Kidney Stone in the Bladder

There are two categories for a "kidney stone in the bladder":

-stones that are formed in the kidneys that pass through the ureters and into the bladder before being expelled.

-stones that form and develop in the bladder itself.

Stones that are formed in the kidneys (kidney stone in the bladder)

When a kidney stone develops in the kidneys and begins to travel down the ureter, renal colic, or kidney stone pain results. The pain is caused as the stone, usually with sharp barbs, scrapes its way down the ureter and into the bladder. As the stone travels down the ureter it usually causes bleeding which can lead to a urinary tract infection or UTI.

Once the kidney stone has reached the bladder, the horrible pain is, for the most part, over. Removing the kidney stone from the bladder is usually solved through urination. Increased water intake can help the process along if you are having trouble expelling the kidney stone.

If you want to get a look at the little kidney stone in the bladder, make sure to use a urine strainer because sometimes the offending stone will be very small and hard to catch otherwise. Or, it may be large enough to pick right out of the bowl with your fingers!

Natural Cures for Bladder Infection on KS911.

Burning after urination on KS911.

Stones that form in the bladder itself

Removal of bladder stone.

Same stone next to ruler.

This kidney stone in the bladder photo shows just how big a stone can grow in the bladder. Stones formed in the kidneys don't grow this big.

In fact bladder stones are not really kidney stones at all, but begin their formation in the bladder when their are prolonged bladder voiding complications.

Bladder stones occur more frequently in men than in women. Men with prostate problems are at a greater risk for developing bladder stones dut to the problem that sufferers have in voiding their bladder.

If the urethra has been restricted, (i.e.- urethral strictures) from trauma, surgery or previous STD's, bladder stones may develop due to the constricted urethra. The constricted urethra causes a reduction in bladder outflow.

Reduced urine outflow

When urine outflow is reduced, a back-up occurs and urine becomes more concentrated in the bladder and therefore provides an environment for urine crystallization to occur. Just like regular kidney stones, if the urine is allowed to become concentrated, crystals start to form and then start to grow.

When urine outflow is restricted, pressure in the bladder increases which may lead to small pouches being formed off of the bladder called diverticula.

People who have spinal complications such as spinal stenosis also have a greater incidence of bladder stones. Spinal stenosis is caused when the spinal column narrows, usually with age, and places pressure on the spinal cord. This pressure may cause lower urinary tract complications.

Women may develop bladder stones if they have a history of bladder problems or genetic bladder malfunction, but by far, most bladder stones are found in men

In the third world, bladder stones are prevalent among young boys who are malnourished, in contrast to the Western developed world where high protein diets are often blamed for stone formation.

The highest incidence of bladder stones in children today is found in boys under the age of ten in Asia.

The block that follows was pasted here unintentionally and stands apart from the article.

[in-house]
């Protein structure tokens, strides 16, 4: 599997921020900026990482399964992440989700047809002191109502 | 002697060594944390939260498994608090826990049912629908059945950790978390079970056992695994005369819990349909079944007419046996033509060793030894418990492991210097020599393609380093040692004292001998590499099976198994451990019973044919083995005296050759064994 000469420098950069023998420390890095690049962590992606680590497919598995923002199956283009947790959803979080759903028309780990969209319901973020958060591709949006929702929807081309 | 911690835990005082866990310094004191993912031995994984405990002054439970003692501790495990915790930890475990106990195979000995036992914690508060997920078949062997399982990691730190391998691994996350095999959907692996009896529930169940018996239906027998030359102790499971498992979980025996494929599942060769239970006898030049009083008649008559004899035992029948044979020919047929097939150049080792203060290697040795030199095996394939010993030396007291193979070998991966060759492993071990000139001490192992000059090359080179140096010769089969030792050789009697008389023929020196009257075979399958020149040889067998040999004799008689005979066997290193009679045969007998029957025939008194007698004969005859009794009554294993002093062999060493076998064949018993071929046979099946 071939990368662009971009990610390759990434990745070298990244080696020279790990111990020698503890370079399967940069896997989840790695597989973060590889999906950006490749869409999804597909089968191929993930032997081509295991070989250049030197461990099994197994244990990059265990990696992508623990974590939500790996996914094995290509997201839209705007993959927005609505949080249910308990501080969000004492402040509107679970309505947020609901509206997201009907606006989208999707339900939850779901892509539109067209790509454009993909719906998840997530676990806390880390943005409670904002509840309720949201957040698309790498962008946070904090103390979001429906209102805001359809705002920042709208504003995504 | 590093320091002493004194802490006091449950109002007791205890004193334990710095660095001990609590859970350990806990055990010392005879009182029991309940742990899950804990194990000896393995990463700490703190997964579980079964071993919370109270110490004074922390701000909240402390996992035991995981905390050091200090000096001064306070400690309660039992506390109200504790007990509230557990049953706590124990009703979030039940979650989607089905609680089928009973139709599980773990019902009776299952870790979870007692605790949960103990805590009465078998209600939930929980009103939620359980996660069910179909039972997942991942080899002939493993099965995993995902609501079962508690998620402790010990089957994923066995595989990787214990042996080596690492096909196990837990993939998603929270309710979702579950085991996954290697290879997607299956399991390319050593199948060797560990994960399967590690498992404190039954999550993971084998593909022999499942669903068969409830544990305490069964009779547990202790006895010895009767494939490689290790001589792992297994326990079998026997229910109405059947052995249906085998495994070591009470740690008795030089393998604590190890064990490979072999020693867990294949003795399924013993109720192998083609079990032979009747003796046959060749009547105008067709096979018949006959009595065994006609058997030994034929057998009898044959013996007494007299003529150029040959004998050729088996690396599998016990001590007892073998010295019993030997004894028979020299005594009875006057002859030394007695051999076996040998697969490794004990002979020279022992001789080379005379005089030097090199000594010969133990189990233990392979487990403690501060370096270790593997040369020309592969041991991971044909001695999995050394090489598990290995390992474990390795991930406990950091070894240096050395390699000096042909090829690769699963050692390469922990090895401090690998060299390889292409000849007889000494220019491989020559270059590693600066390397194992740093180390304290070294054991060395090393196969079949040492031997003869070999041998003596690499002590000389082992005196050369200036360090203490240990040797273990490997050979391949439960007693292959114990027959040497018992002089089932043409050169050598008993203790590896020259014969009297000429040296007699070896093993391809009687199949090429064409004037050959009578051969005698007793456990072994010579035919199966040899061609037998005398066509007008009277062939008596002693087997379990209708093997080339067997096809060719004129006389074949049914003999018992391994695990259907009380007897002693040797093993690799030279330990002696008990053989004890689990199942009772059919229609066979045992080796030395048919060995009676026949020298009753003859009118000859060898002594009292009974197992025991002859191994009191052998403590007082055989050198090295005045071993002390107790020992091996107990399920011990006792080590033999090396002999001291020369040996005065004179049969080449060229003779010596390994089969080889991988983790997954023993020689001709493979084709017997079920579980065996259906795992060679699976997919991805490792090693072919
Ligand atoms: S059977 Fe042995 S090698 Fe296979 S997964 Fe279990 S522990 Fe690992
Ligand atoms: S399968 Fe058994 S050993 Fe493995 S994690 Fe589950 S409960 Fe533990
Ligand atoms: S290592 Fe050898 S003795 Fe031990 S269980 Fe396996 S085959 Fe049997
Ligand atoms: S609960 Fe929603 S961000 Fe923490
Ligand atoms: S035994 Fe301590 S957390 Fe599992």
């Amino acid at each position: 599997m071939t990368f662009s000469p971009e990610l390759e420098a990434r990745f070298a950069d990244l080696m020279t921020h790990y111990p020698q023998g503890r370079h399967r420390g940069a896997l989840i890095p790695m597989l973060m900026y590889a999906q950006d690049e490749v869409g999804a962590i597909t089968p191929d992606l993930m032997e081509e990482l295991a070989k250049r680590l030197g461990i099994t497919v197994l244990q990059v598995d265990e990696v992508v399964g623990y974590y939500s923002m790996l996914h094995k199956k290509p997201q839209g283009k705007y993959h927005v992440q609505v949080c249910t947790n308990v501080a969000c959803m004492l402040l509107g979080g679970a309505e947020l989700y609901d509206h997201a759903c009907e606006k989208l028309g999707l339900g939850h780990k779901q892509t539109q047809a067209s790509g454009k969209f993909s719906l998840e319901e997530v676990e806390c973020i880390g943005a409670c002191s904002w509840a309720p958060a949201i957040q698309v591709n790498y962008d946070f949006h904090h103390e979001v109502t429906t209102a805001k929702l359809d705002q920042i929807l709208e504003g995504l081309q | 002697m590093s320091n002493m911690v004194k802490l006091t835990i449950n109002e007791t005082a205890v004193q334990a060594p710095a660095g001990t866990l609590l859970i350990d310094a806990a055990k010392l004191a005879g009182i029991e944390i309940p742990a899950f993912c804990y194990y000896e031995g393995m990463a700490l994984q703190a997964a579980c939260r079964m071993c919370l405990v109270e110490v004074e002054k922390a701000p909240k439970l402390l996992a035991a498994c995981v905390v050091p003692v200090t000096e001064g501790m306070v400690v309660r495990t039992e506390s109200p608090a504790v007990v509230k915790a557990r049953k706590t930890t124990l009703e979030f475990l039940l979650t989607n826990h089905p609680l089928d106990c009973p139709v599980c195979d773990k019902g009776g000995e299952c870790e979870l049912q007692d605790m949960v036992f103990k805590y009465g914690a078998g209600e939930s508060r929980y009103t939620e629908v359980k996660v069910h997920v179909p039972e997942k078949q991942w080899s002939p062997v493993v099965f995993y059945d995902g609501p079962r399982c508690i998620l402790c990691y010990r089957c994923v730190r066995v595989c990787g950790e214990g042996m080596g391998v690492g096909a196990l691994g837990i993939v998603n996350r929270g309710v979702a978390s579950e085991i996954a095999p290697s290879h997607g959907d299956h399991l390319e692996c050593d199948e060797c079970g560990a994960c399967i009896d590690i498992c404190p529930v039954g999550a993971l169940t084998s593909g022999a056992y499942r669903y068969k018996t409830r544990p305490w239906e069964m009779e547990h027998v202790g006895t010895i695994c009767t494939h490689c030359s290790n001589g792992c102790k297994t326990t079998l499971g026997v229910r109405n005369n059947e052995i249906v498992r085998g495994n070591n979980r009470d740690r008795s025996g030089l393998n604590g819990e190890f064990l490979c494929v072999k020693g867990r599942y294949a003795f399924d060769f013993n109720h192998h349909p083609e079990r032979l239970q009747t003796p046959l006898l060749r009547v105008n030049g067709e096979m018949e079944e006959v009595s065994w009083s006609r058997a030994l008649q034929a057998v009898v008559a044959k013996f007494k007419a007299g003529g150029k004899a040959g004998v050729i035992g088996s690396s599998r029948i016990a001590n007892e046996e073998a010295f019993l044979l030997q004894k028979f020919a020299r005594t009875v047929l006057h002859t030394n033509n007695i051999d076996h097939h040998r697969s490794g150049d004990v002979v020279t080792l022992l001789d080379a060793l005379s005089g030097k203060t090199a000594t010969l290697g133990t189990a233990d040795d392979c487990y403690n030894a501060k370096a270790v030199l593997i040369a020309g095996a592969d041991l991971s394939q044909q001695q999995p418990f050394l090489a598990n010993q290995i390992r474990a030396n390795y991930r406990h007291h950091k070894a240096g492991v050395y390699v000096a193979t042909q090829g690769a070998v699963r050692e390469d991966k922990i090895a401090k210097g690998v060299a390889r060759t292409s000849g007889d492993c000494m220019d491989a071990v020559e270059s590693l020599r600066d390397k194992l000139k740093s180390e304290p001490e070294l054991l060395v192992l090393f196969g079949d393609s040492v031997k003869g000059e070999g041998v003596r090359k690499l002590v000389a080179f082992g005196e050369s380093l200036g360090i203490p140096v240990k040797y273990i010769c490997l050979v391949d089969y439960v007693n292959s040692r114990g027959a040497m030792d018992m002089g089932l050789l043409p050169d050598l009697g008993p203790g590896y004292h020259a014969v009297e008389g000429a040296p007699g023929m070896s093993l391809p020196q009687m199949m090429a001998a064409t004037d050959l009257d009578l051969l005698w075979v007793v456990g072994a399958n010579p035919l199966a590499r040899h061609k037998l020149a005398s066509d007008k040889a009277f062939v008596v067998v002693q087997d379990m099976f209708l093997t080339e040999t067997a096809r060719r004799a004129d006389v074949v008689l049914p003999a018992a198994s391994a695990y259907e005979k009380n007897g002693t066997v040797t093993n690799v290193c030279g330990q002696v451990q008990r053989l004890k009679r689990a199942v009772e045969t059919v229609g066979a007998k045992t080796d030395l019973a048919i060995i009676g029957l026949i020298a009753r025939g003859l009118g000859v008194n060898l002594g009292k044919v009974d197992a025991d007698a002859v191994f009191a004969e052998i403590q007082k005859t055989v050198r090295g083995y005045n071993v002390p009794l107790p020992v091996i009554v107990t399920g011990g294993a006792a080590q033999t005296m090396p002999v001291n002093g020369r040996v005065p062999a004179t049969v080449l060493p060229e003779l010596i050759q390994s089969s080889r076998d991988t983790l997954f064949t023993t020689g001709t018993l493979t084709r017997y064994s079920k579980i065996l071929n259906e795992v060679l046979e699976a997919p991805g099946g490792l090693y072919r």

Proper nutrition prevents juvenile bladder stone formation. Where children in third world have access to milk, the incidence of bladder stones disappears.

During the 1800's bladder stones were widespread in Europe and it wasn't until greater affluence came during the Industrial Revolution that bladder stones were eradicated. (Source "No More Kidney Stones" by Rodman & Sosa)

Prostatitis and Bladder Stones

Some men develop prostatitis, or inflammation of the prostate, that causes frequent and urgent need to urinate and/or a very weak urine stream. Sometimes it is caused by infection and sometimes not. I prostatitis is accompanied with fever and chills, an infection is most likely present. If a man has prostatitis, there will usually be a problem with voiding the bladder, leading to a concentrated urine and the potential for kidney stones and kidney stones in the bladder, or bladder stones.

Prostatitis may also be caused by a sudden decrease in sexual activity. The problem is usually solved when sexual activity is resumed. I experienced this after the birth of our third child and it was very uncomfortable! The problem disappeared using a very old and proven kidney stone home remedy:)

Treatment for kidney stone in the bladder and/or bladder stones

Although the anatomy of the lower urinary tract may be compromised and complications arise, so called "kidney stones in bladder" may be treated and minimized by proper diet and medical treatment.

It is important to note that medical treatment is almost always necessary when dealing with kidney stones in the bladder. Seek out your physician and/or urologist to take care of this potentially dangerous condition.

A diet regime of reduced protein will most likely be in order including a lowered intake of animal meats.

Alcohol consumption can make prostate and bladder voiding complications worse and should be moderated.

If the stone is simply a kidney stone in the bladder and is just trying to make its way out, drink more water! You'll be glad you did.


More useful links:

Kidney Stone Home Remedies

http://sbiapps.sitesell.com/sitebuilder/blockbuilder#31844314Natural Cures for Kidney Stones

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